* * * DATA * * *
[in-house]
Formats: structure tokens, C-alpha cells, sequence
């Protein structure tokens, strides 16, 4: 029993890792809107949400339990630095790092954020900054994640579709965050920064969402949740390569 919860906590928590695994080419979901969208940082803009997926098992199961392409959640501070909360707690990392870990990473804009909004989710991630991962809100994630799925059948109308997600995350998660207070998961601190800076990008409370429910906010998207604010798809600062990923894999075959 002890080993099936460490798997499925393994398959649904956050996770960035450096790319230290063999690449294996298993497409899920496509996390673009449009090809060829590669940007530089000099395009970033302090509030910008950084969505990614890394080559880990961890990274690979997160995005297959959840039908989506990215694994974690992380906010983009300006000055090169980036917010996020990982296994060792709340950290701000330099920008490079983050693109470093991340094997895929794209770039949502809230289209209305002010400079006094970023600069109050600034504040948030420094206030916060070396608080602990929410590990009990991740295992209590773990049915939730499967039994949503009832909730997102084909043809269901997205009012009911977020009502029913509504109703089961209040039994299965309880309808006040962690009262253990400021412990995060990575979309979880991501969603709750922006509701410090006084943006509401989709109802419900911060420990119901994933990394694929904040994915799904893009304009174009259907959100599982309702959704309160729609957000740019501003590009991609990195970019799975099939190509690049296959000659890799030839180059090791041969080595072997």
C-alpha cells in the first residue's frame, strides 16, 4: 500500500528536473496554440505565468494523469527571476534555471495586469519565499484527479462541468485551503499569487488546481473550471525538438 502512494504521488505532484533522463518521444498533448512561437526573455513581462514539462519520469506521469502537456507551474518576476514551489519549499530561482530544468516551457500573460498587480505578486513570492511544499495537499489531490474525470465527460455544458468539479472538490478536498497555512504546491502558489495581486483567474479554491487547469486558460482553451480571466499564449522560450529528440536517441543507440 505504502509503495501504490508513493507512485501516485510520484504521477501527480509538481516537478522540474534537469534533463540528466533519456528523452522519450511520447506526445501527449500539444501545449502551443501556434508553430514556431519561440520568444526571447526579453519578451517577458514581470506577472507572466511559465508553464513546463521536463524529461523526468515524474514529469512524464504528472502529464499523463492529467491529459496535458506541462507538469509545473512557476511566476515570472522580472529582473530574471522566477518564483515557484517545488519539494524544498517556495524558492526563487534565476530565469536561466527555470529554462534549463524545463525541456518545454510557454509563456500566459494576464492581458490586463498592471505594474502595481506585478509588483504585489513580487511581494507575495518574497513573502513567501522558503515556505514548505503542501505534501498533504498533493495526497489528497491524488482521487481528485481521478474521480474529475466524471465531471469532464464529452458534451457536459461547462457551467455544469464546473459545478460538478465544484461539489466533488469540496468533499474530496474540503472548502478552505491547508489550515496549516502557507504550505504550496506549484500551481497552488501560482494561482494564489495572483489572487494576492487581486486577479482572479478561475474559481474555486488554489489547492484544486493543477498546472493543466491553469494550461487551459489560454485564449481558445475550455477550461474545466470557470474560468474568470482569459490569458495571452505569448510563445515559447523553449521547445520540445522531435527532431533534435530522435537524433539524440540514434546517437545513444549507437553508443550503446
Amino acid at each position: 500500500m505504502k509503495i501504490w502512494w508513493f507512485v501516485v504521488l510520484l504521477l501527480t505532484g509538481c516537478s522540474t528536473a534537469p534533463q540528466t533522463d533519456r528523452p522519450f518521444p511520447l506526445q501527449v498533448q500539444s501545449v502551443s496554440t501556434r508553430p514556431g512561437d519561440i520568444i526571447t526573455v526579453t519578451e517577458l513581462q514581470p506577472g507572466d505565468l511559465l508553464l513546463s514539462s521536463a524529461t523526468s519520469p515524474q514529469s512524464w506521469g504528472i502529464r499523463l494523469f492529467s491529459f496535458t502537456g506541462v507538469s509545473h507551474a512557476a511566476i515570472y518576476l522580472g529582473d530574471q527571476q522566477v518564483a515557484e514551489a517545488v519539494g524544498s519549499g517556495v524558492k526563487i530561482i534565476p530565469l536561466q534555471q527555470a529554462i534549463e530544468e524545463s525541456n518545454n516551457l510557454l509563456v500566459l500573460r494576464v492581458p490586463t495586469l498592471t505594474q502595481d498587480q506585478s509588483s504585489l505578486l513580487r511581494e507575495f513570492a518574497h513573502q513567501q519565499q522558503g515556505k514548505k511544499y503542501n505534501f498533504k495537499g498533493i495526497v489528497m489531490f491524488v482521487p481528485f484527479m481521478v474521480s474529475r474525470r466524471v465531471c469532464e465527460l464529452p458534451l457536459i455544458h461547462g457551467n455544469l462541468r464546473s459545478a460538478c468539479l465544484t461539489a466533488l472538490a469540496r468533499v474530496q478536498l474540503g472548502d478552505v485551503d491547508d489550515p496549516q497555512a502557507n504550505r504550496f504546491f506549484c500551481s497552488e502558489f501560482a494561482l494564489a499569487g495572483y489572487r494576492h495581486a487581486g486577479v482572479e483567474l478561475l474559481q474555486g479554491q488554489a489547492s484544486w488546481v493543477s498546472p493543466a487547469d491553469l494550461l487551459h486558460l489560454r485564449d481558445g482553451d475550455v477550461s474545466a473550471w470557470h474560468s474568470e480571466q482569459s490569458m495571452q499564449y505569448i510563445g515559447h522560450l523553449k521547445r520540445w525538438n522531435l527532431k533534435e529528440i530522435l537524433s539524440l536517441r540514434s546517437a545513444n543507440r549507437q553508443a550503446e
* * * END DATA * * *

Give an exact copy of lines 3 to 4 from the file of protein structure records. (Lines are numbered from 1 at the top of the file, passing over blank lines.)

């Protein structure tokens, strides 16, 4: 029993890792809107949400339990630095790092954020900054994640579709965050920064969402949740390569 919860906590928590695994080419979901969208940082803009997926098992199961392409959640501070909360707690990392870990990473804009909004989710991630991962809100994630799925059948109308997600995350998660207070998961601190800076990008409370429910906010998207604010798809600062990923894999075959 002890080993099936460490798997499925393994398959649904956050996770960035450096790319230290063999690449294996298993497409899920496509996390673009449009090809060829590669940007530089000099395009970033302090509030910008950084969505990614890394080559880990961890990274690979997160995005297959959840039908989506990215694994974690992380906010983009300006000055090169980036917010996020990982296994060792709340950290701000330099920008490079983050693109470093991340094997895929794209770039949502809230289209209305002010400079006094970023600069109050600034504040948030420094206030916060070396608080602990929410590990009990991740295992209590773990049915939730499967039994949503009832909730997102084909043809269901997205009012009911977020009502029913509504109703089961209040039994299965309880309808006040962690009262253990400021412990995060990575979309979880991501969603709750922006509701410090006084943006509401989709109802419900911060420990119901994933990394694929904040994915799904893009304009174009259907959100599982309702959704309160729609957000740019501003590009991609990195970019799975099939190509690049296959000659890799030839180059090791041969080595072997």
C-alpha cells in the first residue's frame, strides 16, 4: 500500500528536473496554440505565468494523469527571476534555471495586469519565499484527479462541468485551503499569487488546481473550471525538438 502512494504521488505532484533522463518521444498533448512561437526573455513581462514539462519520469506521469502537456507551474518576476514551489519549499530561482530544468516551457500573460498587480505578486513570492511544499495537499489531490474525470465527460455544458468539479472538490478536498497555512504546491502558489495581486483567474479554491487547469486558460482553451480571466499564449522560450529528440536517441543507440 505504502509503495501504490508513493507512485501516485510520484504521477501527480509538481516537478522540474534537469534533463540528466533519456528523452522519450511520447506526445501527449500539444501545449502551443501556434508553430514556431519561440520568444526571447526579453519578451517577458514581470506577472507572466511559465508553464513546463521536463524529461523526468515524474514529469512524464504528472502529464499523463492529467491529459496535458506541462507538469509545473512557476511566476515570472522580472529582473530574471522566477518564483515557484517545488519539494524544498517556495524558492526563487534565476530565469536561466527555470529554462534549463524545463525541456518545454510557454509563456500566459494576464492581458490586463498592471505594474502595481506585478509588483504585489513580487511581494507575495518574497513573502513567501522558503515556505514548505503542501505534501498533504498533493495526497489528497491524488482521487481528485481521478474521480474529475466524471465531471469532464464529452458534451457536459461547462457551467455544469464546473459545478460538478465544484461539489466533488469540496468533499474530496474540503472548502478552505491547508489550515496549516502557507504550505504550496506549484500551481497552488501560482494561482494564489495572483489572487494576492487581486486577479482572479478561475474559481474555486488554489489547492484544486493543477498546472493543466491553469494550461487551459489560454485564449481558445475550455477550461474545466470557470474560468474568470482569459490569458495571452505569448510563445515559447523553449521547445520540445522531435527532431533534435530522435537524433539524440540514434546517437545513444549507437553508443550503446